The strong showing recorded since the end of 2008 has slowed right down during August, but experts expect buying activity to ramp up in mid to late spring.
Median house prices fell by 1.45% to $658,500 during August, after losing 1.30% in the month of July, according to Residex. During the past three months, a measly 0.15% growth was recorded, compared to a healthier 2.58% increase in the July quarter. Over the past 12 months ending August, median house prices grew by 9.90%, slower than the 12.64% growth over the year to July.
The unit market followed a similar trajectory, with the median price dropping by 1.16% to $468,000 in August. However, units outperformed houses on a quarterly and year-on-year basis, with median unit price rising by a healthier 1.89% over the quarter and 10.44% over the past 12 months.
The significant pullback among buyers – as shown by auction clearance rates currently sitting below 60% – coincides with the increase in the total number of advertised properties for sale, which is about 3.6% higher than the average during the last year, according to RP Data. The deteriorating housing affordability, combined with the uncertainties over the election outcome have also taken the heat off the property market.
“It is clear that the market is moderating a little but this adjustment does not present as dramatic enough to cause worries,” says John Edwards, CEO of Residex. “I would point out that some lower-growth numbers in August are more normal than not.”
Edwards notes that the August and September data are critical in identifying the likely outcome of our markets over the next 12 months. “It will identify how the market is going to react to the now-high levels of un-affordability which exist in most of our Australian cities. My overall expectation is that September will present some further slowing but as we move from mid to late spring, the market will be stronger. The increased aggressiveness of the Australian trading banks will help to facilitate this outcome.”
Despite the current lull, John McGrath, chief executive of McGrath Ltd, is bullish about the prospect of the market picking up steam during the spring season. “I believe that spring will see the beginning of the market resuming its next phase of the growth cycle following a plateau during winter,” he says. “I strongly disagree with some commentators who have been predicting a major correction in Australian real estate prices. I have heard these predictions on and off for 30 years and I’ve never seen a correction go beyond 20-30% or last longer than 18 months. Neither constitutes a collapse – more so a short term re-pricing or pause in the growth cycle which is indeed a healthy thing. It’s normal for the property sector to experience short periods of high growth followed by shorter periods of market stabilisation in a long-term growth cycle. Real estate markets rarely grow in a straight line.”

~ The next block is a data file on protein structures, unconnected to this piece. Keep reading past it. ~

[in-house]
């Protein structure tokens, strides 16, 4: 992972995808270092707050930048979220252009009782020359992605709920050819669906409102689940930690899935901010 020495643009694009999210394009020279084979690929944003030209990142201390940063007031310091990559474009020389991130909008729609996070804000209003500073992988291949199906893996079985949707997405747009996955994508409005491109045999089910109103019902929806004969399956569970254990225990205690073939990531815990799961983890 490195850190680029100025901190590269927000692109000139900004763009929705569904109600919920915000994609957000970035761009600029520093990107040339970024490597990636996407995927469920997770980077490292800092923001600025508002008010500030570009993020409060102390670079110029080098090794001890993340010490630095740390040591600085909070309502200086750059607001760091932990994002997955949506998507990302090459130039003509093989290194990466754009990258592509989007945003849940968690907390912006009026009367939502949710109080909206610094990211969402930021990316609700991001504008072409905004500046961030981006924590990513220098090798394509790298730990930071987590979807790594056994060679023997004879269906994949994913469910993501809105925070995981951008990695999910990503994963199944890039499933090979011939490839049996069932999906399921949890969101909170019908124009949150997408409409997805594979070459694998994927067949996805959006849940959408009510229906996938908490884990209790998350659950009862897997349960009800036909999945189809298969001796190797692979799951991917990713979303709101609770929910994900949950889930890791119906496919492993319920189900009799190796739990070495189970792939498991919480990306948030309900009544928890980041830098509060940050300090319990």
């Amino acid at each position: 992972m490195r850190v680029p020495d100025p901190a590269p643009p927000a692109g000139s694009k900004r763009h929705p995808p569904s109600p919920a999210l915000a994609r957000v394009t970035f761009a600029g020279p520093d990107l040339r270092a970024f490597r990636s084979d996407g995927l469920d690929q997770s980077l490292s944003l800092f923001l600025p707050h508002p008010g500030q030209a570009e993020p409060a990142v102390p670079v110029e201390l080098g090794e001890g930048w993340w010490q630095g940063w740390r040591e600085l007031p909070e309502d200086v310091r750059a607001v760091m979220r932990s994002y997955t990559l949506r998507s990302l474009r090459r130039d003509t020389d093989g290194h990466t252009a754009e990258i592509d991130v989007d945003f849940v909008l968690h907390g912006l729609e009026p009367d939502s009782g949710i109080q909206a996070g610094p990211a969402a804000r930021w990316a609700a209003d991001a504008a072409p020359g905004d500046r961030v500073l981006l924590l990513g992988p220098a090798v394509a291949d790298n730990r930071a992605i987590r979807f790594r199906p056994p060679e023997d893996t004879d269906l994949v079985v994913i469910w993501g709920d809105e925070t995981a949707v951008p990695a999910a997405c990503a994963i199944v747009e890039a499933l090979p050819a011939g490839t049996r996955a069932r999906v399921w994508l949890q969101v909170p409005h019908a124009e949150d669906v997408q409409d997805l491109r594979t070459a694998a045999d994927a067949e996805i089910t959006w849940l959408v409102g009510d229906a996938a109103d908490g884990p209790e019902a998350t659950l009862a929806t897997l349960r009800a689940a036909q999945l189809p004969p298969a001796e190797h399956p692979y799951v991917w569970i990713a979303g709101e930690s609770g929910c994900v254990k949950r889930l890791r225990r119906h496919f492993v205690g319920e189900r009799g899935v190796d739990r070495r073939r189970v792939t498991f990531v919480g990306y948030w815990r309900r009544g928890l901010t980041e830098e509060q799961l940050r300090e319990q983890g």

McGrath also expects the steady interest rates will re-energise the sub-$2m market this spring, while an improving share market may prompt new activity in the $2m-$4m bracket with patchy growth above $4m for this time.
Michael McNamara, general manager, Sydney /ACT with Herron Todd White, also expects activity will increase as the spring selling season commences, however he warns that properties will not be as easy to sell, particularly in the Lower North Shore. “We know that there’s a fair bit of supply in the premium market in the Lower North Shore. If we see more signboards coming on in the market, the danger is that there will be a glut of properties coming into the market resulting in some pressure in prices.
“I think properties will take longer to sell because the dynamics between buyers and sellers are not likely to be even, so I don’t think sellers are going to be as assured of the same sort of prices as they got in the winter. As a buyer you would be in a good negotiating position because sellers would be competing for buyers and you’re going to be able to drive a good bargain.”
In contrast, McNamara sees the east performing well this spring. “[The] Eastern Suburbs have a shortage of listings and there are a lot of buyers, so the extra activity among sellers is likely to have little effect on prices being achieved. That market should see a dramatic increase in activity.”
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